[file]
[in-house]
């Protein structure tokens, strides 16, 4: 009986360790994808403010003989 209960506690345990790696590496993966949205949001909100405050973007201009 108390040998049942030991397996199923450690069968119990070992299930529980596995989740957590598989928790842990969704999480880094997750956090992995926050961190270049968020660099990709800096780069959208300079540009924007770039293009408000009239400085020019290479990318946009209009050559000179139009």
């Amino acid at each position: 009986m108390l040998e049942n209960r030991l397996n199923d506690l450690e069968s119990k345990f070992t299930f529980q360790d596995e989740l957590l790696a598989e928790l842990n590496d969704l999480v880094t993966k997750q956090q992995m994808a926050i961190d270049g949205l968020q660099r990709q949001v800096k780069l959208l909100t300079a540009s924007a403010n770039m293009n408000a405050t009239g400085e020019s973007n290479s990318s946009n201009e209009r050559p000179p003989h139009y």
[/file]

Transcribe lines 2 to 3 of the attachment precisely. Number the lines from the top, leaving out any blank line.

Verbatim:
């Protein structure tokens, strides 16, 4: 009986360790994808403010003989 209960506690345990790696590496993966949205949001909100405050973007201009 108390040998049942030991397996199923450690069968119990070992299930529980596995989740957590598989928790842990969704999480880094997750956090992995926050961190270049968020660099990709800096780069959208300079540009924007770039293009408000009239400085020019290479990318946009209009050559000179139009």
């Amino acid at each position: 009986m108390l040998e049942n209960r030991l397996n199923d506690l450690e069968s119990k345990f070992t299930f529980q360790d596995e989740l957590l790696a598989e928790l842990n590496d969704l999480v880094t993966k997750q956090q992995m994808a926050i961190d270049g949205l968020q660099r990709q949001v800096k780069l959208l909100t300079a540009s924007a403010n770039m293009n408000a405050t009239g400085e020019s973007n290479s990318s946009n201009e209009r050559p000179p003989h139009y």